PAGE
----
I remember the tumultuous days of 1968. The top stories of that year included the murder of Martin Luther King Jr. in April. Two months later, in June, Robert Kennedy was murdered. Two months later, in August, Hizzoner Mayor Richard J. Daley presided over the demolition of the Democratic National Convention as the Chicago police beat up on anti-Vietnam War protesters in the streets. It was an intense year.
We are now living in similar times. Pressure has been building for several years. Now the cultural upheaval is exploding. “Surely our transgressions and our sins are upon us, and we rot away because of them. How then can we live?” (Ezekiel 33:10).
I also remember how Francis Schaeffer lived during that spasm of national self-injury. His example can guide us in these days. And there was one thing that stood out about Francis Schaeffer: he was radical. Not hysterical. Not fanatical. But radical. He followed the vector of the gospel out into bold and costly obedience in ways that other pastors and leaders just hadn’t thought of or dared to attempt. He told the radical truth of Scripture — lovingly and gently, but without backing off. He and his wife Edith practiced radical hospitality, with personal sacrifice. Rather than reject the radicals of those times, he identified with them and adapted his ministry to match their boldness. He was unafraid to welcome into his world young people as they really were, without fearing them or expecting them to change first. He worked tirelessly, even to his own disadvantage, for the advance of the gospel in culture and dress and communication that the rising generation could hear clearly and respect. And God honored his ministry with radical impact.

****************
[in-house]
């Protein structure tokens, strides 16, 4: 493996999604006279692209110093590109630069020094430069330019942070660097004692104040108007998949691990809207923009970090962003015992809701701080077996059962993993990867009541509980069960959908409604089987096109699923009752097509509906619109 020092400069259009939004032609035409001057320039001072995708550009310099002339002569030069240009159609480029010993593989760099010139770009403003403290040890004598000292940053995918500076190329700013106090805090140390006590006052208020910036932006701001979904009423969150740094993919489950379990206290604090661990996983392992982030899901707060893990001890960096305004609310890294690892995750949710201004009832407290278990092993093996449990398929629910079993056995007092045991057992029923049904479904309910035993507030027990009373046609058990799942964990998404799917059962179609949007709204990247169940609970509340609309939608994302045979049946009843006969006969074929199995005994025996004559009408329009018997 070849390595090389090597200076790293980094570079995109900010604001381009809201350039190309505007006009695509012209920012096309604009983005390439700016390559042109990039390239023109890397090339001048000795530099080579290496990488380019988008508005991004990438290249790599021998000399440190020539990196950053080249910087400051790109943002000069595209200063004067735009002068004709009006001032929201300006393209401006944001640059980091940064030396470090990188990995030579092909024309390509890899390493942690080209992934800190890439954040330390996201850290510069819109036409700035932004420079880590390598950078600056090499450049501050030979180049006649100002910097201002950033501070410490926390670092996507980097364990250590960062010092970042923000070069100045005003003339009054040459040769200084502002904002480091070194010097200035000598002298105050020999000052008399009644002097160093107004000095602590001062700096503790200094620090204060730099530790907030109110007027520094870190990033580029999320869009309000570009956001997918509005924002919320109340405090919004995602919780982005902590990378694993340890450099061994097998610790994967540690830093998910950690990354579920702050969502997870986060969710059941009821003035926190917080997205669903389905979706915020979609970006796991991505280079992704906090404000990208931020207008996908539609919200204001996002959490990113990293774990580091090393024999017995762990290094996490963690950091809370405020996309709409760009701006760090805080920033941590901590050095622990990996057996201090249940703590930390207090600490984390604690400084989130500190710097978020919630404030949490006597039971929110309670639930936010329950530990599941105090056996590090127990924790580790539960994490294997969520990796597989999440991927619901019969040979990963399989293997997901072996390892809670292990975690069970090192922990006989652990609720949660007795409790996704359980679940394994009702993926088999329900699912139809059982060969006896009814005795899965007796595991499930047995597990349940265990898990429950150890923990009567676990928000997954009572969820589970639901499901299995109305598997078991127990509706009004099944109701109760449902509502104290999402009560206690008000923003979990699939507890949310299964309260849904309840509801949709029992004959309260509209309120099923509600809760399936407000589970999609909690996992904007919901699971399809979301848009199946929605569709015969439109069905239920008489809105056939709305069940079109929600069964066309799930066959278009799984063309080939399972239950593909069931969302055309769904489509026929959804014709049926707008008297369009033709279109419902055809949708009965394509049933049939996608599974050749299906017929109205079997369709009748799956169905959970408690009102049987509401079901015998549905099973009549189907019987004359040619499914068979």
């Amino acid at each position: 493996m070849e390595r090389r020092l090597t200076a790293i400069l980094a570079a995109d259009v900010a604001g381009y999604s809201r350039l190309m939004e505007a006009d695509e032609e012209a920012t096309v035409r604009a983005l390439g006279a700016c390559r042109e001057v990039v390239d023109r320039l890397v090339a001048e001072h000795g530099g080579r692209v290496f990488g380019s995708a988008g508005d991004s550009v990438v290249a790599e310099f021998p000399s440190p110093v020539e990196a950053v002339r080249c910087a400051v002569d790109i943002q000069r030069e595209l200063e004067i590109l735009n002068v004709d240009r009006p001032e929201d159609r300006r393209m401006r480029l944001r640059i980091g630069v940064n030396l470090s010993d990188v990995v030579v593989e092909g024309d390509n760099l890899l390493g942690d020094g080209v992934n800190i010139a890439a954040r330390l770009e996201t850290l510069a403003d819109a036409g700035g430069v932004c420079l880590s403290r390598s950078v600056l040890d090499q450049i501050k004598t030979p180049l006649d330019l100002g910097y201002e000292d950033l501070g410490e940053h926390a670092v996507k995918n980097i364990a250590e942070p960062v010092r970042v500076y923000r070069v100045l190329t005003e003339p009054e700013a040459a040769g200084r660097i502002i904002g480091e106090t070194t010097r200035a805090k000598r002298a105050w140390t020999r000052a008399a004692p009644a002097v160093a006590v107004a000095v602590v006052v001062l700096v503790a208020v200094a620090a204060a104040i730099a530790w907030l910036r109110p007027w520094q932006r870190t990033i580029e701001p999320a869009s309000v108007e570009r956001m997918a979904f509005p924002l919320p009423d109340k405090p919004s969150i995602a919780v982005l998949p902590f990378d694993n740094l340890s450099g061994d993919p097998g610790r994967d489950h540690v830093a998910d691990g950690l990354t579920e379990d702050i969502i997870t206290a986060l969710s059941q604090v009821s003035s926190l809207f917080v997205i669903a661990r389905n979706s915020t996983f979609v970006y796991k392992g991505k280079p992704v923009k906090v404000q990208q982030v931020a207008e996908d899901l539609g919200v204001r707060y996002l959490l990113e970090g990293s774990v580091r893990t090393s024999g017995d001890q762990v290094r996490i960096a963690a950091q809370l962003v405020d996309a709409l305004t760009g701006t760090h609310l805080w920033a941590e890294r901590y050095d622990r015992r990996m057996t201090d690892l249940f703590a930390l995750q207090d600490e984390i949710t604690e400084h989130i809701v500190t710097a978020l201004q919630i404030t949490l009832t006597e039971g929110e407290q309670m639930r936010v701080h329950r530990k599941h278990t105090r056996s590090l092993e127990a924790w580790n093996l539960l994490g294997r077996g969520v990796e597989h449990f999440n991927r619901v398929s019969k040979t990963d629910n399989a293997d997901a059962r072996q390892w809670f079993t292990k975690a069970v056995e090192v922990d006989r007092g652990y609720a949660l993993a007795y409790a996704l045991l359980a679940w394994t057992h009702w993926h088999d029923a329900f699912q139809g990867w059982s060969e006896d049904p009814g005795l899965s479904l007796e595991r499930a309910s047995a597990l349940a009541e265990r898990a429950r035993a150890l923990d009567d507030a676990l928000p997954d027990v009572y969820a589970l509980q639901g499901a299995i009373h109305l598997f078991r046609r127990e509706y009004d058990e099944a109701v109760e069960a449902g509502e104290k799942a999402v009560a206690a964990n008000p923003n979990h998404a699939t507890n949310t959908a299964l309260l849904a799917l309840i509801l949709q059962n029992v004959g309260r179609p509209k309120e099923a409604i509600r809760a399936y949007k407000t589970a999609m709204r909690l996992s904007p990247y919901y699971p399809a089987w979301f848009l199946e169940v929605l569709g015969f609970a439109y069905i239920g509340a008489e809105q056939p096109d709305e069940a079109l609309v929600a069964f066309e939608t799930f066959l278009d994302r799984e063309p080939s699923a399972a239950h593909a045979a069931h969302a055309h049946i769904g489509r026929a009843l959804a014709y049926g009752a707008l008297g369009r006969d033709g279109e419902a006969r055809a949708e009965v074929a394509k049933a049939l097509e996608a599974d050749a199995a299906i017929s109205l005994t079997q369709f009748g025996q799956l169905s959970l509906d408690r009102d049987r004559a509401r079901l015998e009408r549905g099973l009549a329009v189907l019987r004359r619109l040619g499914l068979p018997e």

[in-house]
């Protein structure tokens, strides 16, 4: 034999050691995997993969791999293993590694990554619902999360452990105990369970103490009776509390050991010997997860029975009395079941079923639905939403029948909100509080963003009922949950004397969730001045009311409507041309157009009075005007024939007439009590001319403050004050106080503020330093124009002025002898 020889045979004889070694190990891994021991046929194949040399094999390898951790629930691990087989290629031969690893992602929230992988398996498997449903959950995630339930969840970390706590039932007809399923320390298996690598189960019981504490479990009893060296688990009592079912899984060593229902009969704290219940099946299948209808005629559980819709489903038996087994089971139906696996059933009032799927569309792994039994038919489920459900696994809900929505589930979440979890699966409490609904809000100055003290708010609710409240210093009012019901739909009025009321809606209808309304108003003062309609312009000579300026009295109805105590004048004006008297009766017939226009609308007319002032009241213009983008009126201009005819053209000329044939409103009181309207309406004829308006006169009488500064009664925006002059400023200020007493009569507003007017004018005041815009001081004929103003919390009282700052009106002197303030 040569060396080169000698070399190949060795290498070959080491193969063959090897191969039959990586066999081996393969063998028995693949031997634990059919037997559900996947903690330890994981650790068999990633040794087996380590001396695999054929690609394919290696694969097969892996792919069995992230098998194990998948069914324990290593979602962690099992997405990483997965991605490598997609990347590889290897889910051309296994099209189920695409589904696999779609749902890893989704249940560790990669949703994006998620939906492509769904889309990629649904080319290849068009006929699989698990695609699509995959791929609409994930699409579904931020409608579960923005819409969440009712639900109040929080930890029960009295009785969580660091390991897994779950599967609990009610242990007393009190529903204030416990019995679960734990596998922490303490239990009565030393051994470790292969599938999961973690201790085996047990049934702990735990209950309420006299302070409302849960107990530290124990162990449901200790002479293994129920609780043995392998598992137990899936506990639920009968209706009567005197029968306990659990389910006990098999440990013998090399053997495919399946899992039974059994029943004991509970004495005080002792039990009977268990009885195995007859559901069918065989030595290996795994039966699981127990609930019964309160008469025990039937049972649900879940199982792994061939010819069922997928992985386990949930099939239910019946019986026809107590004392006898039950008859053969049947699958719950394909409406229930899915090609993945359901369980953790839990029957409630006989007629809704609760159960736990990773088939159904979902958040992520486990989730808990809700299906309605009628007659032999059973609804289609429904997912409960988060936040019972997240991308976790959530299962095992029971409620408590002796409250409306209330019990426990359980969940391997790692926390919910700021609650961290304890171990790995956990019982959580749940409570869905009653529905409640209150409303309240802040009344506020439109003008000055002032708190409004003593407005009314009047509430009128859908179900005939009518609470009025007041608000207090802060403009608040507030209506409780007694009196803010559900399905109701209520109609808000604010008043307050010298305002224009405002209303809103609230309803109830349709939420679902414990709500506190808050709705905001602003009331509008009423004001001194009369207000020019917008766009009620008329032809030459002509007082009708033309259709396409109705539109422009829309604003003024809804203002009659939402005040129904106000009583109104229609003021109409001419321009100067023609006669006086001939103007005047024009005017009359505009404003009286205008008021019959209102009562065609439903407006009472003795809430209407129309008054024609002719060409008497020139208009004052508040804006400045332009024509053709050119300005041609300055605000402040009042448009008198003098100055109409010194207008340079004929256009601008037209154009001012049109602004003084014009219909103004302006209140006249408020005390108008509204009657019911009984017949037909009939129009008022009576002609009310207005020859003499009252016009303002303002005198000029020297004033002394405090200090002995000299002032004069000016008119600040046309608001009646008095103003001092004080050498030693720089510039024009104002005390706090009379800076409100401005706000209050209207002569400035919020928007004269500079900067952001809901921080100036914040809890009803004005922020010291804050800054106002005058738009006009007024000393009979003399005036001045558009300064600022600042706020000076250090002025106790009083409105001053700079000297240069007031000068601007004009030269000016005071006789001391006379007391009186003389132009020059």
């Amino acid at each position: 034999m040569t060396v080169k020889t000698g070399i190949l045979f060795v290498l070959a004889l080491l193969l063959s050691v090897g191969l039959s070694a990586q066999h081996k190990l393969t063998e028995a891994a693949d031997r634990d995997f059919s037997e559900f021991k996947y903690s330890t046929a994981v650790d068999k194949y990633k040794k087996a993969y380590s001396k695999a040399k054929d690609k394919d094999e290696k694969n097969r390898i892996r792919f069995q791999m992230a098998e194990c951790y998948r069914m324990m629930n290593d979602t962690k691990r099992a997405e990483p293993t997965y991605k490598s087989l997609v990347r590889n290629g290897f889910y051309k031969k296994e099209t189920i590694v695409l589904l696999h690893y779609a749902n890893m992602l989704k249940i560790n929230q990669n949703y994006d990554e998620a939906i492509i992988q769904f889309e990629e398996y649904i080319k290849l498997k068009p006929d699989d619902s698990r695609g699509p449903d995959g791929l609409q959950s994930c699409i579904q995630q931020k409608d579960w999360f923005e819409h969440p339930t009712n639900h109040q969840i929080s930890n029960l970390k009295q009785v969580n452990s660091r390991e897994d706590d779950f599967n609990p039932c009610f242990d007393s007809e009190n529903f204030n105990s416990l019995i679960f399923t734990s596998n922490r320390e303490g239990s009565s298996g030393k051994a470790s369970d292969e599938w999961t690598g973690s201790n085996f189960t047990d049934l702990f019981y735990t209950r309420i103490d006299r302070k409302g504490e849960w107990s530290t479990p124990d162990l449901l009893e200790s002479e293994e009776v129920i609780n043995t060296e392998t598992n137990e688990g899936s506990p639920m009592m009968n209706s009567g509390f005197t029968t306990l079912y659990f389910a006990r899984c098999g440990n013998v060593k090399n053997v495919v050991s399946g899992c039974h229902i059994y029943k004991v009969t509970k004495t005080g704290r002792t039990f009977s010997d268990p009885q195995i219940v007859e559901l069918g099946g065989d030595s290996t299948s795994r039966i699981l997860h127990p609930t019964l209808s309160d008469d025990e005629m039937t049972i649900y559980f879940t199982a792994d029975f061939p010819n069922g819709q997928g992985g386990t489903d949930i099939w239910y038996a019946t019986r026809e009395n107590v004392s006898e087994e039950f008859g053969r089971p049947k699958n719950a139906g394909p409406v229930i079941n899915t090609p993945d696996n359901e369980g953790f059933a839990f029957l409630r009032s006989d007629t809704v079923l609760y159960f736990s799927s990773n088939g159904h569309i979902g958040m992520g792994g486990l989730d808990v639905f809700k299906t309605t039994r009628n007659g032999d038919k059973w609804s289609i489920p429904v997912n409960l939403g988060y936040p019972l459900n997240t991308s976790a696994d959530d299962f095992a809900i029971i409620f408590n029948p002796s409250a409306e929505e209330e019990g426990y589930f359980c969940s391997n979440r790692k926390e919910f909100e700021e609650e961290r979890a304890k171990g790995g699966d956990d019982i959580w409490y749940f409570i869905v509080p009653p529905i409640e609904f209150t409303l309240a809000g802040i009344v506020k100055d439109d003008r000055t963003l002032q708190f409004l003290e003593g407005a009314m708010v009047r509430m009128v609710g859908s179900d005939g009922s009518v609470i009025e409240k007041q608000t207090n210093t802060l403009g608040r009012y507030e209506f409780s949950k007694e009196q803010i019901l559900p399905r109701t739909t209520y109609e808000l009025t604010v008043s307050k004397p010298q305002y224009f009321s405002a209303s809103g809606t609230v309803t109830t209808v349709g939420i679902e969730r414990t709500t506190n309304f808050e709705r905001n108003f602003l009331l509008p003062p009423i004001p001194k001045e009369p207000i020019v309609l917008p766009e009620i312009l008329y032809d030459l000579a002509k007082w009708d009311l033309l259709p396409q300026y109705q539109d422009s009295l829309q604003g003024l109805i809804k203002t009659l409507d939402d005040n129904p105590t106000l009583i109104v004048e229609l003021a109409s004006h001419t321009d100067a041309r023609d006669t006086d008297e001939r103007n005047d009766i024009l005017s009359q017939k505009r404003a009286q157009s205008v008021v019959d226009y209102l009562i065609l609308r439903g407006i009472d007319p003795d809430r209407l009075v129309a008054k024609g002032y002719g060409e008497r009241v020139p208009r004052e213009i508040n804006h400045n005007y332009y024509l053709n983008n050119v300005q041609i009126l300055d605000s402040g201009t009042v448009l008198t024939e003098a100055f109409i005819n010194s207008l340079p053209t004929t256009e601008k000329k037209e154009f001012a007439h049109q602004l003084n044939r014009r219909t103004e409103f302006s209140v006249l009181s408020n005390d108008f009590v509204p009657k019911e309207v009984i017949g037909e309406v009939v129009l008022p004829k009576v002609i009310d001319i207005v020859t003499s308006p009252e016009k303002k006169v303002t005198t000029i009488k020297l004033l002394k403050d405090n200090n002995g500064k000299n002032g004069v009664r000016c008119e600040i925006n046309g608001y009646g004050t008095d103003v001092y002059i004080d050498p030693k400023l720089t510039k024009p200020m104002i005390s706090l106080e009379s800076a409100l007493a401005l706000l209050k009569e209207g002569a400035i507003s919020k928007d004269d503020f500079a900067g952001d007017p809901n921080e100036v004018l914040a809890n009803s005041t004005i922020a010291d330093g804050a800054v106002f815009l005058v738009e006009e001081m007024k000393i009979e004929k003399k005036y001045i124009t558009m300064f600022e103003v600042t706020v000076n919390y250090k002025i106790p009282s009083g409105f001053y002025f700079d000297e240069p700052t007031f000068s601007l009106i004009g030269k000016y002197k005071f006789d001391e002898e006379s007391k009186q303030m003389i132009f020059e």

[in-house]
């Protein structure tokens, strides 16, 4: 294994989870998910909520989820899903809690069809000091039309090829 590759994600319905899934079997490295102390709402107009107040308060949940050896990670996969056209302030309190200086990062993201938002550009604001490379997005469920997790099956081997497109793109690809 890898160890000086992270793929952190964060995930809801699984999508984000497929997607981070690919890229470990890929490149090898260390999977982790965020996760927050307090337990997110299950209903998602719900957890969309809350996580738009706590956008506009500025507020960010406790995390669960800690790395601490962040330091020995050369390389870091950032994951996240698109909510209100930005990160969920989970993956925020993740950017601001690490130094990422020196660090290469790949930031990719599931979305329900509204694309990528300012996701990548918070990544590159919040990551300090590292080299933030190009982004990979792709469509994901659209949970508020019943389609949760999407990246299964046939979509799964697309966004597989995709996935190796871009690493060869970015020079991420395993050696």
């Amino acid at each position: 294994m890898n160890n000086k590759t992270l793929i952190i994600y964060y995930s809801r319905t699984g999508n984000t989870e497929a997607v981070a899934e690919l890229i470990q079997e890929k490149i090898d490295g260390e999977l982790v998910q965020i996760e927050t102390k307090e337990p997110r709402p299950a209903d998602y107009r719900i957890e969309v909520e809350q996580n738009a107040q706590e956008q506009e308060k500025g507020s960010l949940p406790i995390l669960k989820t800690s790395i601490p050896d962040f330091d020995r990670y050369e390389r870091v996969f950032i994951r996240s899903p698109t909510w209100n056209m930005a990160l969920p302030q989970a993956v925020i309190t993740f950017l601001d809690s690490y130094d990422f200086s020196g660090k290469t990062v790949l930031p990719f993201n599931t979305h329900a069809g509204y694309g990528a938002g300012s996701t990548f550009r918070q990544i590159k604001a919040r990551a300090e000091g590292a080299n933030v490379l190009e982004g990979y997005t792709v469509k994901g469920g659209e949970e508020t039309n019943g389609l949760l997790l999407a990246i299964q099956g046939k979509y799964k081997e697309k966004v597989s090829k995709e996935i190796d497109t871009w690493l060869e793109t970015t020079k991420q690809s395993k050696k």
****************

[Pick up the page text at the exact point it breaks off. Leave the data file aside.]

2015 is the new 1968. And I’m glad to be right here, right now, with you, for the most radical cause in history. No hysterics. No fanaticism. But radical followers of Jesus doing whatever it takes to communicate the fullness of the gospel in the extremity of our times.
Let’s get after it.